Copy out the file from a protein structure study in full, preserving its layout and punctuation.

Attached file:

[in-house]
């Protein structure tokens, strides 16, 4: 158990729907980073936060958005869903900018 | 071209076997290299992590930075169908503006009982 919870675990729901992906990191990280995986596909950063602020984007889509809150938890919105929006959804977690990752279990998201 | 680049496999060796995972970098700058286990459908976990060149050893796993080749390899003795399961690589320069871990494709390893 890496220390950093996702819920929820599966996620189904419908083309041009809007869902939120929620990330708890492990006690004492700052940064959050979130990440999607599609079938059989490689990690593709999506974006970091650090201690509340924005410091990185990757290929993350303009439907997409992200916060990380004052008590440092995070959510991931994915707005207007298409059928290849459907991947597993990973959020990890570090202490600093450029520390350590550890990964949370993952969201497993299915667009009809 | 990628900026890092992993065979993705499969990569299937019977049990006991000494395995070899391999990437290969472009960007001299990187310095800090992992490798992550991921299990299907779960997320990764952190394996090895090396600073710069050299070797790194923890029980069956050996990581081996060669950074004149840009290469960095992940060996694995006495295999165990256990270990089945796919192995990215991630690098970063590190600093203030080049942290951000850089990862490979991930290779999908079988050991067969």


[in-house]
């Protein structure tokens, strides 16, 4: 158990729907980073936060958005869903900018 | 071209076997290299992590930075169908503006009982 919870675990729901992906990191990280995986596909950063602020984007889509809150938890919105929006959804977690990752279990998201 | 680049496999060796995972970098700058286990459908976990060149050893796993080749390899003795399961690589320069871990494709390893 890496220390950093996702819920929820599966996620189904419908083309041009809007869902939120929620990330708890492990006690004492700052940064959050979130990440999607599609079938059989490689990690593709999506974006970091650090201690509340924005410091990185990757290929993350303009439907997409992200916060990380004052008590440092995070959510991931994915707005207007298409059928290849459907991947597993990973959020990890570090202490600093450029520390350590550890990964949370993952969201497993299915667009009809 | 990628900026890092992993065979993705499969990569299937019977049990006991000494395995070899391999990437290969472009960007001299990187310095800090992992490798992550991921299990299907779960997320990764952190394996090895090396600073710069050299070797790194923890029980069956050996990581081996060669950074004149840009290469960095992940060996694995006495295999165990256990270990089945796919192995990215991630690098970063590190600093203030080049942290951000850089990862490979991930290779999908079988050991067969």